Well the last two weeks have seen hot, dry weather and the summer plants are loving it. There are sweeps of Black-eyed Susans, Wild Bergamot/Bee Balm, Yellow and White Sweet Clover, Crown Vetch, Everlasting Pea and Spotted Knapweed. Along side them are the beginnings of the Goldenrods (Early, Sweet and Late as well as Grass- or Lance-leaved). There are still plenty of Showy Tick Trefoil and Bird’s Foot Trefoil as well. The masses of Boneset, Joe Pye Weed, Swamp Milkweed and Tall Sunflower are seeing the buds and first blooms–to be followed by mass blooming. Even the Indian Hemp is ready to bloom all along the trail.
We found two new plants this week. Agrimony–(Thanks Marcia Dilling for the ID) is a member of the rose family and is not showy, but has a lovely leaf and leaflet arrangement with tiny yellow flowers and burr like seeds.
Virginia Stickseed is pretty non-descript with tiny white flowers and burr-like seeds on a long raceme and is a member of the Borage family.
It is a challenge to find the identification for some of these small and not particularly pretty wild plants, but we do love a challenge!
We also saw Greater St John’s Wort this week–along with the usual multiple cast of Common St John’s Wort that we have been seeing for several weeks. The only real difference is the size of the leaves and overall plant. The flowers are about the same size. Common has smaller leaves but large flowers, and perhaps a few more flowers than the Greater does.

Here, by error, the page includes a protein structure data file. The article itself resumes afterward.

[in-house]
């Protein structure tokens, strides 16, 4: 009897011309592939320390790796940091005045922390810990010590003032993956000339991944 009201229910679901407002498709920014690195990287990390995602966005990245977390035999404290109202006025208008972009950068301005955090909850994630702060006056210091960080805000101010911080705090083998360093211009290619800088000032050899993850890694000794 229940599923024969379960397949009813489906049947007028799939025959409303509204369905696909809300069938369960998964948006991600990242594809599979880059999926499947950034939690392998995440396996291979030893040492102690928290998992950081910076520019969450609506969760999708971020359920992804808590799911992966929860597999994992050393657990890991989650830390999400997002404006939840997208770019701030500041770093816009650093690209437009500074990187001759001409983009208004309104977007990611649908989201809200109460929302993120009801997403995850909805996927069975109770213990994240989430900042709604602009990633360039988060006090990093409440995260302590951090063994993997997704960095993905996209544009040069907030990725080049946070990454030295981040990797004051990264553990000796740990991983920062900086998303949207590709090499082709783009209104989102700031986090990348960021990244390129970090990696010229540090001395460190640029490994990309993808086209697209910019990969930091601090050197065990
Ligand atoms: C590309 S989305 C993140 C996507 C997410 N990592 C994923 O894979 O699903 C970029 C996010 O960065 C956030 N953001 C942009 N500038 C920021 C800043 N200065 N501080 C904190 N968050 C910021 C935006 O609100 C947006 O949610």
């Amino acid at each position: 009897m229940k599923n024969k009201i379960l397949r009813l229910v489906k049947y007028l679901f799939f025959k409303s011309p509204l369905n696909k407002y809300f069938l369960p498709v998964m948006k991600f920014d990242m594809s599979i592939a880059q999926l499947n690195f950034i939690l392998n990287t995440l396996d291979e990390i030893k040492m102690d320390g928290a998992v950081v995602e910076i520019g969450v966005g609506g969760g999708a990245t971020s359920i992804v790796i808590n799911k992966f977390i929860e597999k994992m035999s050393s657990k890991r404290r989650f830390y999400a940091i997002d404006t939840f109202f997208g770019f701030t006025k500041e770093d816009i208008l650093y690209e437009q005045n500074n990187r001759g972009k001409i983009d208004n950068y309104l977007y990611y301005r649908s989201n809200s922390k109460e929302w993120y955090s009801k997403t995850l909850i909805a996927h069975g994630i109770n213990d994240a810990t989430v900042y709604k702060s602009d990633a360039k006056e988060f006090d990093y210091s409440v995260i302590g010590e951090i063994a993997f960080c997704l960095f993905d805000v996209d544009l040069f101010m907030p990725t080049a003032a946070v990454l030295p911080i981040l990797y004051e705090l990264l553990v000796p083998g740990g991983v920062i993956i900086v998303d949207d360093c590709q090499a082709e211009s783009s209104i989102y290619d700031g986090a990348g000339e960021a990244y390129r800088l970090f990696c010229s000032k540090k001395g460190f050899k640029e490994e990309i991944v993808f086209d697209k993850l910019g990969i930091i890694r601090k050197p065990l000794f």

There was also Culver’s Root blooming along the trail from 6-7mile marker. I had not seen it here before.
A different plant blooming from 4-5 mile was a Water Plantain–again pretty unremarkable–but interesting in the arrangement of it’s flowers.
There was a lot of Water Hemlock (white) and Wild Parsnip(yellow) blooming from the ditches. And it is very tall now. The Queen Anne’s Lace or Wild Carrot (another white) is also blooming in huge stands. the Golden Alexanders are about finished blooming (yellow) but have very interesting seed heads starting.
All the shrubs are making berries or seedpods and the birds are in abundance. The blue berries of the Alternate-leaf and Silky Dogwood and the white berries of the Osier and Grey Dogwood are favorites and don’t stay on the plants long.
Wild Grapes are beginning to turn and all of the honeysuckle have berries. Unfortunately the purple berries of the Buckthorn are also available–not good for the birds or the property they drop them on when they can’t digest them.
Lots of Black and Red Raspberries and Black and Choke and Pin Cherries are out too. I’ve even seen chickadees fighting over prime spots on the cherry tree.
The nuts of the Witch Hazel and the red seed pods of the Ninebark are available as well. The Maple Leaf and Cranberry Viburnum are turning red as well–though not preferred food for the birds until winter.
Please let me know what you are seeing as you go around the rail trail and in the parks in Midland County. Share your thoughts and photos!